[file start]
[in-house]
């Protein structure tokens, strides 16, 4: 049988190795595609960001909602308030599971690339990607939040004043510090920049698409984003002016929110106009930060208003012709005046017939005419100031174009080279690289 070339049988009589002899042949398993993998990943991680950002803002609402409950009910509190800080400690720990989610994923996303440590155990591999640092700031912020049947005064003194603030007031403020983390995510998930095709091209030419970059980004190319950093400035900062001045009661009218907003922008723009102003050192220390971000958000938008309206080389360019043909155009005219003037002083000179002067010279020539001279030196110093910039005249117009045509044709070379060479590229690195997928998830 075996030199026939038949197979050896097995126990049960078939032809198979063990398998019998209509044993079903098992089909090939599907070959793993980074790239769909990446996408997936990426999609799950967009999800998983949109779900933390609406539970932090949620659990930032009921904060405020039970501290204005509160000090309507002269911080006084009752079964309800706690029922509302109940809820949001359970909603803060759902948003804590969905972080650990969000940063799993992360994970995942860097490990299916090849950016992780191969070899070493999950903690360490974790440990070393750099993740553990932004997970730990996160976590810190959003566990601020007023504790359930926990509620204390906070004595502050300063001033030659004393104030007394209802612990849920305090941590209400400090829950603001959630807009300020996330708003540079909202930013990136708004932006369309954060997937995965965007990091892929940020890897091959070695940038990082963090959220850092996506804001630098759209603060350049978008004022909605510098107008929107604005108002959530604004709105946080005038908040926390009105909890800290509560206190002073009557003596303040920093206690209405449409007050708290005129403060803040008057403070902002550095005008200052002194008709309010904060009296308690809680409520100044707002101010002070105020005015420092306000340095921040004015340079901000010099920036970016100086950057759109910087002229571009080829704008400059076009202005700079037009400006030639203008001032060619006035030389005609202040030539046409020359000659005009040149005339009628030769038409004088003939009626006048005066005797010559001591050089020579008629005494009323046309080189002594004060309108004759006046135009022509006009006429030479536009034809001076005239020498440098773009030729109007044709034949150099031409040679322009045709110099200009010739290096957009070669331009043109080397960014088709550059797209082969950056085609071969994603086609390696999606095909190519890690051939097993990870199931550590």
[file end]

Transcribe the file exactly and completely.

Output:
[in-house]
């Protein structure tokens, strides 16, 4: 049988190795595609960001909602308030599971690339990607939040004043510090920049698409984003002016929110106009930060208003012709005046017939005419100031174009080279690289 070339049988009589002899042949398993993998990943991680950002803002609402409950009910509190800080400690720990989610994923996303440590155990591999640092700031912020049947005064003194603030007031403020983390995510998930095709091209030419970059980004190319950093400035900062001045009661009218907003922008723009102003050192220390971000958000938008309206080389360019043909155009005219003037002083000179002067010279020539001279030196110093910039005249117009045509044709070379060479590229690195997928998830 075996030199026939038949197979050896097995126990049960078939032809198979063990398998019998209509044993079903098992089909090939599907070959793993980074790239769909990446996408997936990426999609799950967009999800998983949109779900933390609406539970932090949620659990930032009921904060405020039970501290204005509160000090309507002269911080006084009752079964309800706690029922509302109940809820949001359970909603803060759902948003804590969905972080650990969000940063799993992360994970995942860097490990299916090849950016992780191969070899070493999950903690360490974790440990070393750099993740553990932004997970730990996160976590810190959003566990601020007023504790359930926990509620204390906070004595502050300063001033030659004393104030007394209802612990849920305090941590209400400090829950603001959630807009300020996330708003540079909202930013990136708004932006369309954060997937995965965007990091892929940020890897091959070695940038990082963090959220850092996506804001630098759209603060350049978008004022909605510098107008929107604005108002959530604004709105946080005038908040926390009105909890800290509560206190002073009557003596303040920093206690209405449409007050708290005129403060803040008057403070902002550095005008200052002194008709309010904060009296308690809680409520100044707002101010002070105020005015420092306000340095921040004015340079901000010099920036970016100086950057759109910087002229571009080829704008400059076009202005700079037009400006030639203008001032060619006035030389005609202040030539046409020359000659005009040149005339009628030769038409004088003939009626006048005066005797010559001591050089020579008629005494009323046309080189002594004060309108004759006046135009022509006009006429030479536009034809001076005239020498440098773009030729109007044709034949150099031409040679322009045709110099200009010739290096957009070669331009043109080397960014088709550059797209082969950056085609071969994603086609390696999606095909190519890690051939097993990870199931550590």